1st March 2013
Caitlin Rose looks like a devotional painting when she sings. With demure hair and eyes raised piously above the audience, she seems strangely detached from the sounds coming out her mouth. The purity and long reach of her voice is undeniable; on songs such as ‘For the Rabbits’ from her 2010 debut Own Side Now, the pining notes are the heart of the song. However, such settled vocal confidence dulls the grit and risk in the performance.
The audience too are curiously uptight and, though the gig is sold out, the enthusiasm during the set remains coldly restrained; talkers are shushed, jostlers tutted. It is only when Rose’s eyes drop between songs and connect with the crowd that the gig achieves any energy. Following the gently harmonized ‘Only a Clown’, from her new release The Stand In (2013), Rose starts a running gag in her Tennessee lilt, about how it is “glorious – wet and musky in here”; she closes a song by saying impishly “Thank you for your perspiration” and gets a proper laugh when using sweat as a ploy to sell t-shirts.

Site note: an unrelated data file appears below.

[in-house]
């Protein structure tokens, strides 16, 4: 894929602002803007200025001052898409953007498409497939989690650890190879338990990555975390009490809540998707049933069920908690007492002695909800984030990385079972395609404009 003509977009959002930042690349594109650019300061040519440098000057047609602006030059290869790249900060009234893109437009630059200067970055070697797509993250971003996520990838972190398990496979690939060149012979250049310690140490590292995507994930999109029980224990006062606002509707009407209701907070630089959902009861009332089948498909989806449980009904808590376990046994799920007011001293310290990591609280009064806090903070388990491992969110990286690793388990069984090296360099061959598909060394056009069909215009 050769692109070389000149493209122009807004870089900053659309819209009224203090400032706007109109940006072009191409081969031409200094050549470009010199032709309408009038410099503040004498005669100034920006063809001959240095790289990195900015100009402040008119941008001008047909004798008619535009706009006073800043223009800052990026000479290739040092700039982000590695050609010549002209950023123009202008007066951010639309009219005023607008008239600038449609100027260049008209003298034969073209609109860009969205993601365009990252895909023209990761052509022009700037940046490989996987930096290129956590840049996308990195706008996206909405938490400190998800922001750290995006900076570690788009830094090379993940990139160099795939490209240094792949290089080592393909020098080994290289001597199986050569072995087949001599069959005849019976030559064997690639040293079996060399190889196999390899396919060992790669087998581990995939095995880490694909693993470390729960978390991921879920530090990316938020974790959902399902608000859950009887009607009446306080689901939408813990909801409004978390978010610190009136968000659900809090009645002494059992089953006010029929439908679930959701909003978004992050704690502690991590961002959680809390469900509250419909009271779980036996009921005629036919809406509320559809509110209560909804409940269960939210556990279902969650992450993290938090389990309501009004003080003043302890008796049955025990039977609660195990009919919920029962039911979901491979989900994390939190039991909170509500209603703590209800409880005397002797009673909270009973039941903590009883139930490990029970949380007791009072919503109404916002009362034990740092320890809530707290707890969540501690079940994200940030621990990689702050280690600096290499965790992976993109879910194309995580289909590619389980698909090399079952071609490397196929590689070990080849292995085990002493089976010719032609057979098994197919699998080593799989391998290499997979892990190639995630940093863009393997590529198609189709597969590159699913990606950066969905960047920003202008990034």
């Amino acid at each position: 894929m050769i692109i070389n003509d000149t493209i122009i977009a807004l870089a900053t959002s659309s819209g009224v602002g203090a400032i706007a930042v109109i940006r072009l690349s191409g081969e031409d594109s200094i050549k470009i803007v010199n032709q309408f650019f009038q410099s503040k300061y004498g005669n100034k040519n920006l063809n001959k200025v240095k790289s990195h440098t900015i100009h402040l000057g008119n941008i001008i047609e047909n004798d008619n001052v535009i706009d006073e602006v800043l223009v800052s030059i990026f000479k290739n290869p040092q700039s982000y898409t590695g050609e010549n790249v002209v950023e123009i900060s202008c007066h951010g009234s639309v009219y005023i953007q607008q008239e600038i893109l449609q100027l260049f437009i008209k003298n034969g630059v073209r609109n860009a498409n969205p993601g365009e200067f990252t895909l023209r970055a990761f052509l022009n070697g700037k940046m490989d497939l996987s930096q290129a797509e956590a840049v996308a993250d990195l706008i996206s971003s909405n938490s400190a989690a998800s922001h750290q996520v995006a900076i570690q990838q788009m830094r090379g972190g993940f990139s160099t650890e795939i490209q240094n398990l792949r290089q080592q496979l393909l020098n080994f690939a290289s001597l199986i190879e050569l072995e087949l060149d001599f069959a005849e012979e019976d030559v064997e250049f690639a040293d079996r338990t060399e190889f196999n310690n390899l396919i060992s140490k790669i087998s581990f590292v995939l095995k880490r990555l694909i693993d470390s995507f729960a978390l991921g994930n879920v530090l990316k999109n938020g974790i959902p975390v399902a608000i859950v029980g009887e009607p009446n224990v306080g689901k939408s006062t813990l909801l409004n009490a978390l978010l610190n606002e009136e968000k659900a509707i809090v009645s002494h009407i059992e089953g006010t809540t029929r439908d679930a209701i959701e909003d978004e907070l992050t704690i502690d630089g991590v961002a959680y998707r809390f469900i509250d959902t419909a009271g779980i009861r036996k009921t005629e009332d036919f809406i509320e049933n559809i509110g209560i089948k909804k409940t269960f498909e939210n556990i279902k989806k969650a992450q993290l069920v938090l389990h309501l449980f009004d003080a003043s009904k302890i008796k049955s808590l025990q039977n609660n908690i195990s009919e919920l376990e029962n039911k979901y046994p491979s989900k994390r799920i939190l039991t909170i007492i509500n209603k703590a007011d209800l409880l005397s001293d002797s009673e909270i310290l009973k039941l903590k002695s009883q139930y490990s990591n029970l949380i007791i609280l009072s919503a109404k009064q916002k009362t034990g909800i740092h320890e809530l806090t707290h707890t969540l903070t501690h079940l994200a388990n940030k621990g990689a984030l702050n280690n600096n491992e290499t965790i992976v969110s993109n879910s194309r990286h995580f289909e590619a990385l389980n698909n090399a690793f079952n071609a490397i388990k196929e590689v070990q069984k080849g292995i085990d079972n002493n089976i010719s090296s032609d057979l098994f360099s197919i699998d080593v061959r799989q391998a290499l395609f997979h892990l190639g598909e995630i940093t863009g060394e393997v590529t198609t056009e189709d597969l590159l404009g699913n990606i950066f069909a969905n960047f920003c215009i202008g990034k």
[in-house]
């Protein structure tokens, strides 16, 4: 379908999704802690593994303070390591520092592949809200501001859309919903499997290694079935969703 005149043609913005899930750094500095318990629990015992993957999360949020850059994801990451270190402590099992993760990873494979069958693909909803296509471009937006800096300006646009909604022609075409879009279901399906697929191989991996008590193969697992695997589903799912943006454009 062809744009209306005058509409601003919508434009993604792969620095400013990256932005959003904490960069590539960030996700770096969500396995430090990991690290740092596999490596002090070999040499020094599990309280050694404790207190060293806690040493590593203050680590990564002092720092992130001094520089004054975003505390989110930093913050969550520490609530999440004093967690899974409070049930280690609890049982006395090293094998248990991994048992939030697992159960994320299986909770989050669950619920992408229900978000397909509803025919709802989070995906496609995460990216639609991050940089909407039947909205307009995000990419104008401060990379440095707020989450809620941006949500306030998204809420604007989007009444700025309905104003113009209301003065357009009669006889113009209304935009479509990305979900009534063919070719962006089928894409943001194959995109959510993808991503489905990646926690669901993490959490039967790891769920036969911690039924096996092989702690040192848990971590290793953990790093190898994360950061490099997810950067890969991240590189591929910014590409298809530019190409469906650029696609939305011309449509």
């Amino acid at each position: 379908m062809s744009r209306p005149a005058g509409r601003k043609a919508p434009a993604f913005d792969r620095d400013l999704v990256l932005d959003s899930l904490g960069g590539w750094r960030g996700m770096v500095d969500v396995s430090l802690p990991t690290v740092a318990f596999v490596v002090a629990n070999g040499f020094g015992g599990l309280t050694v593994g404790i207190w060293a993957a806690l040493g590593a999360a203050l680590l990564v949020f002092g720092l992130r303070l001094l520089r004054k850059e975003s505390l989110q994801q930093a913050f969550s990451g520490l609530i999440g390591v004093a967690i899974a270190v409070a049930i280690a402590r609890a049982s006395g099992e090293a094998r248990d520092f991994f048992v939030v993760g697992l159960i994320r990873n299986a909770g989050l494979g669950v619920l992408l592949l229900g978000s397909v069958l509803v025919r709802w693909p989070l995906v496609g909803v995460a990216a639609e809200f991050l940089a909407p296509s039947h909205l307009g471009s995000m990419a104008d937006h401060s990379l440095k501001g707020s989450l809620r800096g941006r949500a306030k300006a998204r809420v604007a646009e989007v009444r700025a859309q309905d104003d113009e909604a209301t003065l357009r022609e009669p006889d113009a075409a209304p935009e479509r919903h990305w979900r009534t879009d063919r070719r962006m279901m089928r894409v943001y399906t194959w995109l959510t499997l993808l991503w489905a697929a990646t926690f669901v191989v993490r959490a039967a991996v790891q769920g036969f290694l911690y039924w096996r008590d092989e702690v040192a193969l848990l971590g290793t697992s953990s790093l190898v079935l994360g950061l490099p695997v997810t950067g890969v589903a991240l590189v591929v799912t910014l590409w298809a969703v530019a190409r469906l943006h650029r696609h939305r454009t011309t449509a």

Speaking, Rose seems charmingly spontaneous. Musically, she slips into formula, repeating the blueprint of two or three steady verses then a guitar riff, followed by a final, more lively, round up: ‘Menagerie’, a romp that gets the audience bobbing reluctantly, is one of a few exceptions to this. Even the band’s encore is on automatic pilot: they go through the motions and stand off to the side, but don’t bother to leave the stage. Towards the end of the gig, an audience member pipes up with “We love you!”. Rose’s pat reply sums up her style playing live: “Aw, I love you too… we mean it as much as we can.”